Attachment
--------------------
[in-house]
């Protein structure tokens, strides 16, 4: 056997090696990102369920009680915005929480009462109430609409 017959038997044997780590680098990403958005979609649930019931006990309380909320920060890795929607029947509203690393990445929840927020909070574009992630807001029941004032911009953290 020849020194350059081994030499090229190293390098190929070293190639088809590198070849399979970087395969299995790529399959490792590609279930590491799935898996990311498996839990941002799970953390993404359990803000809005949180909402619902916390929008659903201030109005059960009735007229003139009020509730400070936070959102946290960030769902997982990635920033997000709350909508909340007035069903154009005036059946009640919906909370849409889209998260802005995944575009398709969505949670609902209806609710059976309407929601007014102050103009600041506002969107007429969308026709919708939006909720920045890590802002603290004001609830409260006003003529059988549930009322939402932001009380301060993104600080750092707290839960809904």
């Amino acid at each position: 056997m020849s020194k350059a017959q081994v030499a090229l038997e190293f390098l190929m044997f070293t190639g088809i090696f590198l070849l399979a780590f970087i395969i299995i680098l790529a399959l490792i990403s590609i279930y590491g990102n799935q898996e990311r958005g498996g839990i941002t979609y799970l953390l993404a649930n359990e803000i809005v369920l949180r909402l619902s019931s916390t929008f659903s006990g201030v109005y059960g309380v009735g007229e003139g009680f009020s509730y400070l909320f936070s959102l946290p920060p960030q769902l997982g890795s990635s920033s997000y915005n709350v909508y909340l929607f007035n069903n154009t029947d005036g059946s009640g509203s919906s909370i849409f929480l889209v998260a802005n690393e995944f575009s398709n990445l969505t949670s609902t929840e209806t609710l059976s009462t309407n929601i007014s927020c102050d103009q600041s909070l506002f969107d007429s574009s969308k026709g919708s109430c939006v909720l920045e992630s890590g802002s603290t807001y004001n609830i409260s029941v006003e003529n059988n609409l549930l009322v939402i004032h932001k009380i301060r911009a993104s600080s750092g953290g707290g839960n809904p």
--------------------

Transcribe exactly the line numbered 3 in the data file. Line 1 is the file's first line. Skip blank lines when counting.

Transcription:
């Amino acid at each position: 056997m020849s020194k350059a017959q081994v030499a090229l038997e190293f390098l190929m044997f070293t190639g088809i090696f590198l070849l399979a780590f970087i395969i299995i680098l790529a399959l490792i990403s590609i279930y590491g990102n799935q898996e990311r958005g498996g839990i941002t979609y799970l953390l993404a649930n359990e803000i809005v369920l949180r909402l619902s019931s916390t929008f659903s006990g201030v109005y059960g309380v009735g007229e003139g009680f009020s509730y400070l909320f936070s959102l946290p920060p960030q769902l997982g890795s990635s920033s997000y915005n709350v909508y909340l929607f007035n069903n154009t029947d005036g059946s009640g509203s919906s909370i849409f929480l889209v998260a802005n690393e995944f575009s398709n990445l969505t949670s609902t929840e209806t609710l059976s009462t309407n929601i007014s927020c102050d103009q600041s909070l506002f969107d007429s574009s969308k026709g919708s109430c939006v909720l920045e992630s890590g802002s603290t807001y004001n609830i409260s029941v006003e003529n059988n609409l549930l009322v939402i004032h932001k009380i301060r911009a993104s600080s750092g953290g707290g839960n809904p």